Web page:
It’s hard to fathom, but the future of Paradise Ridge sits in a building that contains a card table, two bales of hay and Rene Byck’s imagination.
The building is almost all that remains after October’s firestorm ripped through one of Sonoma County’s most beloved and scenic wineries from its slopes near the leveled Fountaingrove neighborhood.
But the co-vintner of Paradise Ridge has a plan: convert the empty shell into a temporary tasting room, and then to create a permanent memorial to the fire by pooling charred artifacts, videos and timelines to chronicle the worst firestorm in California history. If anyone can make an artistic vision a reality it’s the Byck family, known for its patronage of the arts and the mecca it created for artists on its 155 acres in Santa Rosa overlooking the Russian River Valley.
Paradise Ridge was voted the Best Tasting Room in California by USA Today in 2016, reeling in romantics with its popular Wines and Sunsets event Wednesday evenings. Locals looked forward to its seasonal lineup of live music, food trucks, theater events, poetry readings and world-class art exhibitions, all with a view of the Russian River Valley. For the 1,000 couples who have held weddings on the site since 1994, it’s sacred ground. Byck understands the sentiment; he and his wife were married there a decade ago on New Year’s Eve, and it’s also where their kids routinely stomp grapes. Among the meandering trail of dozens of outdoor sculptures on the property, the most iconic for many is the “LOVE” sign with its two-story-high steel lettering by artist Laura Kimpton of Fairfax. A photograph of the surviving sculpture, surrounded by smoke, has become a popular beacon of hope on social media. Byck says two brides already have expressed interest in getting married in front of the sculpture in 2018.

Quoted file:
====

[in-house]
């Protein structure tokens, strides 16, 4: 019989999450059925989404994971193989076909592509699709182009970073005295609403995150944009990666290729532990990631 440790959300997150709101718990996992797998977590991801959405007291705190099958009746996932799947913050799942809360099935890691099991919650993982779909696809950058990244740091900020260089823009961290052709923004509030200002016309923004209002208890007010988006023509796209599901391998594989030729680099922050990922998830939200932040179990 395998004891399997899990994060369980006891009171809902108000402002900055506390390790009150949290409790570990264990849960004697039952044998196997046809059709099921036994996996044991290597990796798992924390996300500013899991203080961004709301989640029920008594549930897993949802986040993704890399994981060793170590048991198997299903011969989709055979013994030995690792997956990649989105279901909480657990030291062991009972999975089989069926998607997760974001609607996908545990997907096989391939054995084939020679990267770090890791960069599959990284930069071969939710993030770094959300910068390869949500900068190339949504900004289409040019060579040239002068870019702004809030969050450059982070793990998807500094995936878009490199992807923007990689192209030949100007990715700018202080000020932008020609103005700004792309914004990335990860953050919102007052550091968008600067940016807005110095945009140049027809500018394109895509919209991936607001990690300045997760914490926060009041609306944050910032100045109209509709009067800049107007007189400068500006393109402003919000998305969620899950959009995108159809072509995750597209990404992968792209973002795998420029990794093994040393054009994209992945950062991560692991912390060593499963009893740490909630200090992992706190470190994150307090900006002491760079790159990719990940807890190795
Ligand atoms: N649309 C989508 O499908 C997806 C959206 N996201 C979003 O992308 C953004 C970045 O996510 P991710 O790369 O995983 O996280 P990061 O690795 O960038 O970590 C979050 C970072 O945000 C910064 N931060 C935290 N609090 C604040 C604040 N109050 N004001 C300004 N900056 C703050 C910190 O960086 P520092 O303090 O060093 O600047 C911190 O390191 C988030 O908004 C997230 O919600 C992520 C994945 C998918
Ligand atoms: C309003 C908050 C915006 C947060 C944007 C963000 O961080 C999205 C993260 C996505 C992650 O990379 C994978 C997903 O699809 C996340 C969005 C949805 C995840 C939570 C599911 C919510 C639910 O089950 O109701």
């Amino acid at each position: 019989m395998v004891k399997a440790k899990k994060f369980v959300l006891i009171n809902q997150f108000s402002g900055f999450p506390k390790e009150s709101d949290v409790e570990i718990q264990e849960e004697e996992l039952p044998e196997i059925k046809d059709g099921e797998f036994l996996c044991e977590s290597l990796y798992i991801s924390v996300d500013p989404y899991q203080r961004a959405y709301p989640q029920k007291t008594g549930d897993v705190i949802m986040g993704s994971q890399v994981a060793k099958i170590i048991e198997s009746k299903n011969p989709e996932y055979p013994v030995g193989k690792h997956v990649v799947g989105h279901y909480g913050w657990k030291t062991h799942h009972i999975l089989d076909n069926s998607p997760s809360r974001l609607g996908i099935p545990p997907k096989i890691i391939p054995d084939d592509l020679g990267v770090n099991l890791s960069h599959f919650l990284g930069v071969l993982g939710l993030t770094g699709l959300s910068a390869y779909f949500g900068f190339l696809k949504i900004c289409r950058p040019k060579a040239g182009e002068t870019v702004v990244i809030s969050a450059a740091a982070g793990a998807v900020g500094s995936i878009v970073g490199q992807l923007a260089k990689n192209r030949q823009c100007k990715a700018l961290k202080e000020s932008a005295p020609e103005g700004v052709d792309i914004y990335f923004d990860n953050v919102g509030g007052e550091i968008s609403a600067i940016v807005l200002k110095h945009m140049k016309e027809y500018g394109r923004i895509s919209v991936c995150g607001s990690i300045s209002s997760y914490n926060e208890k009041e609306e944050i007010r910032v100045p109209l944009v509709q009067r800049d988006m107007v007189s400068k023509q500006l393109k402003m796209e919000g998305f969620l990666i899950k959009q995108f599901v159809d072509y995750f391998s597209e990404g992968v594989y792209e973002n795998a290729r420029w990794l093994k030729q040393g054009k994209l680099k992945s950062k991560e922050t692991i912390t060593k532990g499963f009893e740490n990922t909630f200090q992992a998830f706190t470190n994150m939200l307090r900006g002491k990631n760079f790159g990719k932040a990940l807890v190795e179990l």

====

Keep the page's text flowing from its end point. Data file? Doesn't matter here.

Kate Eilertsen, guest curator with the Voigt Family Sculpture Foundation that has worked on the winery’s sculpture exhibits for the past five years, said the winery had been a beloved landmark in Sonoma County because it succeeded in engaging art-lovers, wine-lovers and nature lovers alike.
“Paradise Ridge puts the art in a beautiful setting that allows the art to be seen and treasured as it should be seen,” Eilertsen said. “The diversity of art, from Burning Man masterpieces to the highest quality of modern and contemporary art can be enjoyed in the middle of the most lovely, natural setting.”
That appreciation for art as a powerful medium is what’s driving Byck to capture the essence of the wildfires in an exhibit in the 700 square-foot building that somehow survived the fire.
“We want to help people know the enormity of what happened, to show people how fast the fire was moving,” Byck said. “That’s when I get emotional, with neighbors saving neighbors, people not even knowing each other, banging on doors. There are a lot of unknown, unsung heroes. These are the stories we’d like to tell in our exhibit.”
The building is expected to open by the summer of 2018, and it will double as the winery’s temporary tasting room until the new visitors center opens the following summer.
“We’ll have to bring in heat, the Internet and plumbing,” Byck said. “But when we open this building, it will be a symbol to the country, the state and the county that the fire is behind us. It’s our unfortunate claim to fame, but we feel people are interested in what we’re doing.”
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